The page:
|No.4 July 2007|
|Crop Prospects and Food Situation|
Global cereal production brief
FAO’s latest forecast for world cereal production in 2007 continues to point to a record output, now put at 2 121 million tonnes (including rice in milled terms), up 5.3 percent from 2006. The bulk of the increase is expected in maize, reflecting bumper crops already gathered in South America and a record production expected in the United States. However, a sharp rise in wheat production and a larger rice crop would also contribute to the record output expected.
FAO’s forecast for the world wheat harvest in 2007, as of early July, stands at some 619 million tonnes, 3.6 percent up from the previous year. In the northern hemisphere, where harvests are already underway in many parts, bigger crops are expected in Asia and North America. In Asia, India’s production is forecast to rise well above trend, a record crop is in prospect in Pakistan and, contrary to earlier expectations, the harvest in China is also turning out larger than in the previous year. In North America, a bumper crop is expected in the United States, where the harvest is well underway in southern parts, but in Canada, farmers have sharply reduced the area sown to wheat, mainly because of better price prospects for competing crops, and subsequently a much smaller production is expected later this year. In Europe, prospects have deteriorated significantly in the past several weeks in south-eastern parts of the region because of drought conditions that developed over the spring and early summer, in particular in Bulgaria, Romania and Ukraine. As a result, the region’s aggregate wheat crop is now expected to fall 1 percent below last year’s already reduced level. Elsewhere in the northern hemisphere, drought has devastated this year’s wheat crop in Morocco, so despite about-average harvests elsewhere in North Africa, the subregion’s aggregate output is sharply down from last year and the average of the past five years. In the southern hemisphere, planting of the major 2007 wheat crops is underway, or already completed, in some parts. In South America, the aggregate area planted is forecast to remain similar to the previous year’s reduced level. However, with planting still to be completed in some major producing parts of Argentina, where unfavourable dry conditions are reported, the final outcome is still uncertain. In Oceania, the outlook for the recently planted wheat crop is generally favourable. The area did not increase as much as earlier expected because of continuing dry conditions in some parts, but is, nevertheless, estimated to be well above the five-year average.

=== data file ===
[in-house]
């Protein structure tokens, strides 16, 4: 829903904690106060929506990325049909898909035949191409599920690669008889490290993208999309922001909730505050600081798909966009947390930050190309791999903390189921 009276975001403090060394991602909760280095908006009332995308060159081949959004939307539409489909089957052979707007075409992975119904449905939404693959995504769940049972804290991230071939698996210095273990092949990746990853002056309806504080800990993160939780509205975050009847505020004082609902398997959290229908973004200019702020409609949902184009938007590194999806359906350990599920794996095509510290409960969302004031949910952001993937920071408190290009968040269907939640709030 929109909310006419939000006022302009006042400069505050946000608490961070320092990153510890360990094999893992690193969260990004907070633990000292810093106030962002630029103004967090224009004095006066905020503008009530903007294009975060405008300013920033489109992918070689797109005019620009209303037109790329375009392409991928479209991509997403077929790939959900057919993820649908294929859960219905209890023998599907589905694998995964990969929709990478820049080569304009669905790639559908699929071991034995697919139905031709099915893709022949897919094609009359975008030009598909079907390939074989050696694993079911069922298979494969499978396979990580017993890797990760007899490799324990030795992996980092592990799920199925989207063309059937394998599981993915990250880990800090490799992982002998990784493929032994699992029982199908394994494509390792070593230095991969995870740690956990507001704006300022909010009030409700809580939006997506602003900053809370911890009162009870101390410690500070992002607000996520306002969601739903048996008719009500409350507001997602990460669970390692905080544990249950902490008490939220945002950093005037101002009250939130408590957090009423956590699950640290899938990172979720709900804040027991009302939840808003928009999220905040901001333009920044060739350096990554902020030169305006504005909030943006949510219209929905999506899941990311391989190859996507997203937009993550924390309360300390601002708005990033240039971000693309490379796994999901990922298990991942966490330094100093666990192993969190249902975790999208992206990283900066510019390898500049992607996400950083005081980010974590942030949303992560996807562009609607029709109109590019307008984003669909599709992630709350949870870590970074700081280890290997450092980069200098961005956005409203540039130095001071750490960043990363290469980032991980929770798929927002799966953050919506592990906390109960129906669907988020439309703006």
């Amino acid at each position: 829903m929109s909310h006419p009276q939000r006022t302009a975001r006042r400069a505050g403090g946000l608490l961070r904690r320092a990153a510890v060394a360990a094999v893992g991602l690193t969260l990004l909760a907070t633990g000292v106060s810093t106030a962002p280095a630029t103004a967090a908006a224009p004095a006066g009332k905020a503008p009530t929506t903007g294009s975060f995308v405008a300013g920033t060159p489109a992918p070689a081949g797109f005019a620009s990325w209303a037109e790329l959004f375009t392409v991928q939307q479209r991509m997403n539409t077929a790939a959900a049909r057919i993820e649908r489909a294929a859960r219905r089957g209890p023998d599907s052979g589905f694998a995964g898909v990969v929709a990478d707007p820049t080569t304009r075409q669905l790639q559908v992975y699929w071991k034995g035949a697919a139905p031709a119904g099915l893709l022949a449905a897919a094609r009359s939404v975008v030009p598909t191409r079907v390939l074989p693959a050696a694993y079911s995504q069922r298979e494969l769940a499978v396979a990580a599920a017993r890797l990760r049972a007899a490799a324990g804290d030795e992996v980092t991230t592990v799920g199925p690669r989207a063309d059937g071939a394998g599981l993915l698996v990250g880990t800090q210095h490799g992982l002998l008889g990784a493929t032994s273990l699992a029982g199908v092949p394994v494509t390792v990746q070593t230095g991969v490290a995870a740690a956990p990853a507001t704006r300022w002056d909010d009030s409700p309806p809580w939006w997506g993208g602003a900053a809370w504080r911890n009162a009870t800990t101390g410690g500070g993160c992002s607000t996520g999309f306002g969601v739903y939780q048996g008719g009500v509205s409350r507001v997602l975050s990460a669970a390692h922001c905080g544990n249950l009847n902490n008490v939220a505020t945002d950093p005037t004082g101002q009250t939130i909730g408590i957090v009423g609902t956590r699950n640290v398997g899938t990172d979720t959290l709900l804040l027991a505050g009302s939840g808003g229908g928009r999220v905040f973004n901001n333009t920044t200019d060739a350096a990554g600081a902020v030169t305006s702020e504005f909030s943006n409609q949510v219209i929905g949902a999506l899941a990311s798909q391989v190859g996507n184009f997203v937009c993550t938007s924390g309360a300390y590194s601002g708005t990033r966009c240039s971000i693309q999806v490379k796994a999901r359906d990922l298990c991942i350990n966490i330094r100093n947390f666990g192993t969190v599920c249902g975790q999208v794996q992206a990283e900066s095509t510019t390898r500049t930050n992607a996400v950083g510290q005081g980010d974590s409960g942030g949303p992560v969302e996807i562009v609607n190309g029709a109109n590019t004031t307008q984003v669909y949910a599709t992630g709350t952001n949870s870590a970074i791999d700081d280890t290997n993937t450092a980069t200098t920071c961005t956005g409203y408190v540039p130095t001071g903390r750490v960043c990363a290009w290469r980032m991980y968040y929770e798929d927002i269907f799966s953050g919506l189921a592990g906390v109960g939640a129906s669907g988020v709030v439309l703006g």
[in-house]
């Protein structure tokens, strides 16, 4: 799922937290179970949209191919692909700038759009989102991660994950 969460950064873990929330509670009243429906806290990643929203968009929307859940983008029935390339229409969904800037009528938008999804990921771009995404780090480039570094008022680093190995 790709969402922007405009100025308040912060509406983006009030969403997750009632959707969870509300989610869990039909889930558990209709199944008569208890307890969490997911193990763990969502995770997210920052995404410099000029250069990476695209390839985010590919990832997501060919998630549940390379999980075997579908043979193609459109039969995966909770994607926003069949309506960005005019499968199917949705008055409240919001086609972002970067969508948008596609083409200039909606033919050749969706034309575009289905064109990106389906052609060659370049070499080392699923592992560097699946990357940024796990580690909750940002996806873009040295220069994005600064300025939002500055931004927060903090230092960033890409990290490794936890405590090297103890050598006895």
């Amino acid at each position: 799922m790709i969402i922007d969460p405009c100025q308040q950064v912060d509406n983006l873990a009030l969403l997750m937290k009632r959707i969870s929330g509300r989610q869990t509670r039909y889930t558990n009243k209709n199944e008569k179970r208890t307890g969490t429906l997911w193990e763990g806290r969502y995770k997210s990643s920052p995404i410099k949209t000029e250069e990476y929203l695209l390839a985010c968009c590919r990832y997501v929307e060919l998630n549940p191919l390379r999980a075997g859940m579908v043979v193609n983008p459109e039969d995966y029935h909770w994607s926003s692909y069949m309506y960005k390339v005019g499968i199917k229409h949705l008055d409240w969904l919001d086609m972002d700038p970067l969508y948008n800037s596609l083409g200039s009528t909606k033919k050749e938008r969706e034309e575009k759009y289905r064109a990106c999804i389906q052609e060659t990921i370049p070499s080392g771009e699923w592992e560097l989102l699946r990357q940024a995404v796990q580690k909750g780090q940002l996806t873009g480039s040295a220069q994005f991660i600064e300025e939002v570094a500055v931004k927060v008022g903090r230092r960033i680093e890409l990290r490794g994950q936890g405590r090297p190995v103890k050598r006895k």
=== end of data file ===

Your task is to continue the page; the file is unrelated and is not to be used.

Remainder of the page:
FAO’s latest forecast for world production of coarse grains in 2007 is about 1 076 million tonnes, up 8.3 percent from last year and a record high. The bulk of the increase is expected in maize, which accounts for about 70 percent of total coarse grain production, with output set to reach a record 778 million tonnes in 2007. In the southern hemisphere, the main 2007 harvests are mostly complete. In South America, record or above-average coarse grain crops have been harvested in most countries. In particular, maize production increased sharply in the major producing countries of Argentina and Brazil, reflecting increased plantings in response to strong demand for ethanol production, and favourable growing conditions, which led to bumper yields. The secondary crop in Brazil also looks set to increase to a record level. In Southern Africa, however, the outcome of the coarse grain harvest was less favourable, and output is estimated similar to the previous year’s below-average level. In the northern hemisphere, planting of the maize crops is mostly complete. An exceptionally large area is reported in the United States, in response to strong demand for maize from the biofuel industry, while increases in Europe and Asia are also noted. However, yields in these regions will still depend much on weather conditions during the remainder of the season.
FAO’s forecast for global rice production (milled terms) in 2007 stands at 426 million tonnes, 1 percent up from 2006 and just marginally less than the record of 2005. However, this figure remains highly tentative, as so far, only countries situated in the southern hemisphere have harvested their main 2007 crops. While the results of these completed harvests have been somewhat lower than earlier expected, the prospects for the northern hemisphere crops remain quite positive as relatively high prices are expected to boost plantings, and thus production, assuming weather patterns are normal.
|GIEWS||global information and early warning system on food and agriculture|